Regarding the effect of the immigrant condition on the probability of using the different health care services over the period 2006–2017 -the focus of this research-, the results are summarised in Figs. 1, 2, 3, 4, 5, 6, 7 and 8, where the predicted probabilities of each population group and year are presented. Each bar corresponds to a population group. Above each bar, the predicted probability is shown only if it is significantly different from the reference (which is the native Spanish population group). Statistical significance tests are shown in Additional file 1: Table S1 for the variant that considers just one economic immigrant group and in Additional file 1: Table S3 for the five-immigrant groups variant (the complete estimations for the five-economic immigrant groups variant can be seen in Additional file 1: Table S2). They are tests for horizontal inequity of each of the health care services in each year.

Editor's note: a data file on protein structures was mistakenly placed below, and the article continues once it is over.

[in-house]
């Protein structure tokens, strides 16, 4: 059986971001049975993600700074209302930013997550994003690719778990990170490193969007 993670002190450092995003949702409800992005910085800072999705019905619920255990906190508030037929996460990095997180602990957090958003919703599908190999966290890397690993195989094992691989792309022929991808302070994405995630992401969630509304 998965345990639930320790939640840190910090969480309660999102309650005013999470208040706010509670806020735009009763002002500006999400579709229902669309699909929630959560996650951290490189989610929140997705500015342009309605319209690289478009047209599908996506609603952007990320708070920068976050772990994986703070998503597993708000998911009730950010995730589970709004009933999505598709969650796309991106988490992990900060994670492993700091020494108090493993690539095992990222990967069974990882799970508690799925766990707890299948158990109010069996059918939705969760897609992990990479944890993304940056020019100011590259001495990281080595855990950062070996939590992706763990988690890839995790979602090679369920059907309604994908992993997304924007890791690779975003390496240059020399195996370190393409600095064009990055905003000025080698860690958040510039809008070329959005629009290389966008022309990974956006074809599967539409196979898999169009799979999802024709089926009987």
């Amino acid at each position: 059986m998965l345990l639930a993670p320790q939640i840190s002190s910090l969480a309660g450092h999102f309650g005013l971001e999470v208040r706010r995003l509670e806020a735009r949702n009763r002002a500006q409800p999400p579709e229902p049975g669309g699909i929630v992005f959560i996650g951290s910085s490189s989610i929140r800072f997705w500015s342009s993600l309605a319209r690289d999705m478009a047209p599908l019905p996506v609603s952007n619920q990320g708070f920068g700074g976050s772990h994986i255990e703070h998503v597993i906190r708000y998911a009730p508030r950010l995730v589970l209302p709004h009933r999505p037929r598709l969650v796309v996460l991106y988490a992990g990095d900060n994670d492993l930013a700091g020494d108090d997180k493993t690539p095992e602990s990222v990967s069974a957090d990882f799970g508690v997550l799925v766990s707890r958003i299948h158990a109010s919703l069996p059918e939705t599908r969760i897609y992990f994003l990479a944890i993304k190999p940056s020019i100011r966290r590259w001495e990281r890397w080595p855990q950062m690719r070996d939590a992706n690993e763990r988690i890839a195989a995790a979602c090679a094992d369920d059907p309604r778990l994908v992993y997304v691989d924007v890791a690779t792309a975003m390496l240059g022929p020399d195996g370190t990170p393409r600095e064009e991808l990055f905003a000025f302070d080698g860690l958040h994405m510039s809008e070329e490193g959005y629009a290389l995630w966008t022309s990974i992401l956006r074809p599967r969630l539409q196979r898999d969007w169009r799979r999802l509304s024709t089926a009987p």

With respect to primary care services, in 2006–07, it can be seen that there are no global differences between predicted probabilities of use (i.e. no horizontal inequity in access), although an analysis by continent of origin shows some inequity that is detrimental to Eastern Europeans and Asians. However, a statistically significant difference that favours economic immigrants arises in 2011–12 that increases in 2017–18 (i.e. horizontal inequity favouring economic immigrants). By continent of origin, this difference is marked above all by Latin Americans since 2011–12, to which Africans join in 2017–18. There is no evidence of significant differences with respect to Eastern Europeans and Asians since 2011–2012. Regarding specialist services, 2006–07 shows that the predicted probability to visit a specialist doctor is lower for economic immigrants, particularly immigrants from North Africa (although immigrants from the rest of Africa show a higher predicted probability, p < 0.1) but this difference disappears with the economic crisis and after it (with the only exception of a lower probability to visit specialist doctor for Eastern Europeans in 2011–12). As for hospitalisations, in both 2006–07 and 2016–17, predicted probabilities of accessing hospital care are not different between natives and economic immigrants as a unique group (although, Latin Americans have a higher probability to use hospital services in 2006–07). However, in 2011–12, there is a difference in predicted probabilities that favours economic immigrants (again, concentrating it in Latin Americans). Predicted probabilities of using emergency services are significantly higher for economic immigrants over the three years. This difference is mainly driven by Latin Americans and those from North Africa (in fact, those from Asia and sub-Saharan Africa have similar access to that of the Spaniards).